Mahatma Gandhi and Rabindra Nath Tagore are two Indians who are equally well known in India and abroad. His father Maharishi Davendra Nath and grandfather Dawarika Dass were landlords who were addressed as ‘Thakur’.

The term was later anglicised as Tagore. Rabindra Nath Tagore was born in Jorasanko in Calcutta on 8th May, 1861. His mother’s name was Sharda Devi. He was the youngest of fourteen brothers and sisters.

Rabindra Nath Tagore is the most famous man of words that modern Indian has produced so far. He was many things rolled into one. He was a novelist, playwright, painter, philosopher, educationist, freedom fighter and an actor. But above all he was a poet. His position as a world poet in now universally recognized through the English translations of some of his writings.

Generally he was considered to be only a religious poet. No doubt he was a great religious poet, perhaps one of the greatest that the world has ever produced. But at the same time he was a nature poet, a love poet, a patriotic poet and a poet of childhood. But above all he was a maker of songs. On 13th November, 1913, he was awarded the Nobel Prize in Literature for his collection of well known poems named Geetanjali.


Rabindranath’s childhood was not very happy. He lost his mother when he was very young. He could not meet or speak to his father frequently as the latter was pre-occupied with his own pursuits. Rabindra Nath could not develop love for schooling. He hated authority and coercion. Therefore, he was allowed to study at home. He was, in fact, not very much interested in private lessons either. He was too independent, too sensitive and too dreamy to fall into traditional ruts.

Rabindra Nath Tagore was a voluminous writer. Out of eighty years that he lived, he did his literary work for seventy years. It is so because he started writing poems as a chi Id of eight and he continued it until his death.

His literary production was vast and varied. Poems, songs, dramas, short stories, novels, letters, diaries, sermons, addresses and essays of various kinds flowed from his pen. He wrote on all kinds of subjects-politics, religion, education, social reform, literary English books, whether translations or original works, form only a very small part of his writings.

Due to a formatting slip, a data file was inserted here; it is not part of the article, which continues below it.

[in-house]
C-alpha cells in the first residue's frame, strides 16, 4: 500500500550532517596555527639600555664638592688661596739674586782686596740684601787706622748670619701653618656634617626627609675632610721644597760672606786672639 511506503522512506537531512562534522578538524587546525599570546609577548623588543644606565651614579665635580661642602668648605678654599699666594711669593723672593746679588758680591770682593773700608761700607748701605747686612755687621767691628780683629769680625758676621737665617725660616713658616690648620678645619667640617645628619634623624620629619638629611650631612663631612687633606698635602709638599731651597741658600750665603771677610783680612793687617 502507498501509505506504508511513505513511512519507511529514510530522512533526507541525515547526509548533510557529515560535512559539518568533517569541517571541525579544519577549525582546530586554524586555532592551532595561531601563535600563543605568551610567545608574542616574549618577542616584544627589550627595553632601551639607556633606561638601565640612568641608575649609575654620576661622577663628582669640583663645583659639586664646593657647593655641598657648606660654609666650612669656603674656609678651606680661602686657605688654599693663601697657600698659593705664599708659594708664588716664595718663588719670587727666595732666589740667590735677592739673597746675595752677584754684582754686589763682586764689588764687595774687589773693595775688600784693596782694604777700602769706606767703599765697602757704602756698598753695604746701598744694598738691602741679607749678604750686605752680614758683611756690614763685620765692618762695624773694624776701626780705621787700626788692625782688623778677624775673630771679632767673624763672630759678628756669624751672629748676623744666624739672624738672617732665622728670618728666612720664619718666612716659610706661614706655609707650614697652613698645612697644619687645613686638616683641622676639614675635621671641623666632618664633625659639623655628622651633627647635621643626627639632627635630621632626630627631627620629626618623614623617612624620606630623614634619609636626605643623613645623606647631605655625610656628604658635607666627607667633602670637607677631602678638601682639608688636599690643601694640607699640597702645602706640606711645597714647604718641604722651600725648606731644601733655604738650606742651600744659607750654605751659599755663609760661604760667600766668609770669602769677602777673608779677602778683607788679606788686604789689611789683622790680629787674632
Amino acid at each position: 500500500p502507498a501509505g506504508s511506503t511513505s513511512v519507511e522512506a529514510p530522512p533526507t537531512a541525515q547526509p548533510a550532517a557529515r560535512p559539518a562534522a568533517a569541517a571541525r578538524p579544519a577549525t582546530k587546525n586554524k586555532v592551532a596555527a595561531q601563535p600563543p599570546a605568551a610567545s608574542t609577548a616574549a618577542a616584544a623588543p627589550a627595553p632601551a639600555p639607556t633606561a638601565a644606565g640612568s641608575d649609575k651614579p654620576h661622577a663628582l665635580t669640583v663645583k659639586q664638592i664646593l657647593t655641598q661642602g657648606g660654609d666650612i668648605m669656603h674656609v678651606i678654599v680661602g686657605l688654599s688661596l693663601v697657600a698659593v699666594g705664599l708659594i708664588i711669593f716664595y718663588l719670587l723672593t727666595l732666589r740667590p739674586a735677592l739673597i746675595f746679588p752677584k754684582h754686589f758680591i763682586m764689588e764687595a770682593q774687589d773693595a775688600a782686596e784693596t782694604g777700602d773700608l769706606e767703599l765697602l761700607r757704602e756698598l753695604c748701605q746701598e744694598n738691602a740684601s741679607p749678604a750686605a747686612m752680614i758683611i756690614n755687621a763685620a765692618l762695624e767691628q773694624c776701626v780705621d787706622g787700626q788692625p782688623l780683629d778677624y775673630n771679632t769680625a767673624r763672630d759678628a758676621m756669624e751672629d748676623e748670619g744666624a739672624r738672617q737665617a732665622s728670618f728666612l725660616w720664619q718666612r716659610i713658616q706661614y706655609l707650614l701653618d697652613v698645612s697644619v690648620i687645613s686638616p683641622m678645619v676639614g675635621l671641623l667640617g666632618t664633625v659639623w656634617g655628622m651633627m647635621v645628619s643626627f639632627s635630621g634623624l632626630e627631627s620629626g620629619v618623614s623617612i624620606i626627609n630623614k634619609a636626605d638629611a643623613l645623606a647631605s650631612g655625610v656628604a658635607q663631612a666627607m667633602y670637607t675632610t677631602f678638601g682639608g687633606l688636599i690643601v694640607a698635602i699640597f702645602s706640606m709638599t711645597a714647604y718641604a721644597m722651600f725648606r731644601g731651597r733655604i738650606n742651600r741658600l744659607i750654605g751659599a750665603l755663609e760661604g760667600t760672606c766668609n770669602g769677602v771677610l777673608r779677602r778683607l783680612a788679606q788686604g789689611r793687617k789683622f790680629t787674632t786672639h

Though Rabindra Nath Tagore learnt to rite in English rather late, he was able to achieve a style of his own which is beautifully distinct. It is also very surprising that, though he started painting at a very old age yet he achieved an individuality of style in this art.


His father was a great traveler. He took the boy with him on his wanderings. During these journeys he developed love for fields. He also developed love for simple peasant folk. He enjoyed nature. He enjoyed the sights and sounds that these wanderings offered to him.

Rabindra Nath Tagore had great love for humanity Love for mankind was the very corner-stone of his religion. He loved mother earth more than the fabled heaven. Man was the measure of all things for him. He once said, “If there be any truth absolutely unrelated to humanity, then for us it is absolutely non-existing.” He denounced the aggressive nationalism of the West. He deemed it a crime against humanity.

Tagore’s love for humanity was the outcome of his spirituality. His love for mankind was only the obverse of his love for God. He was a mystical poet, he sang of man and nature, life and death, love and beauty and their relations to the infinite spirit. A critic has said, “Perhaps no living poet was more religious, and no man of religion was more poetical than Tagore.” In fact, Upanishads and the teachings of the Buddha played a great part in shaping his spiritual life.

Besides our National Anthem ‘Jana Gana Mana’, Tagore gave us his famous Gitanjali, Sonar Tari, Puravi, The cycle of the spring, The Evening Songs and the Morning Songs. Among his famous novels are: Gora, The Wreck, Raja and Rani, Mukt Dhara, Raja Rishi, Nauka Dubi and Binodini Kabuli Wallah and Kshudita Pashan are two of famous stories.


He was opposed to the foreign rule. He strongly disliked the slavish mentality of the Indian politicians of his time. He wanted Indians to be self-reliant and proud of their cultural heritage.

He spent the entire money that he got from the Nobel Prize on Shantiniketan. This is his great gift to the people at large and also his most enduring memorial. He wanted to bring the East and the West closer to each other. Shantiniketan later on developed into Vishvabharti University.

He was honoured with the title of ‘Sir’. But in protest against the Jallianwala Bagh tragedy, he returned the title in 1919. The great ‘Maker of Songs’ breathed his last on 8th August, 1941. His death was widely mourned throughout the world. But he lives forever in his lofty ideas:

Where the mind is without fear and where the head is held high.


In that heaven of freedom, O Lord! Let my country awake.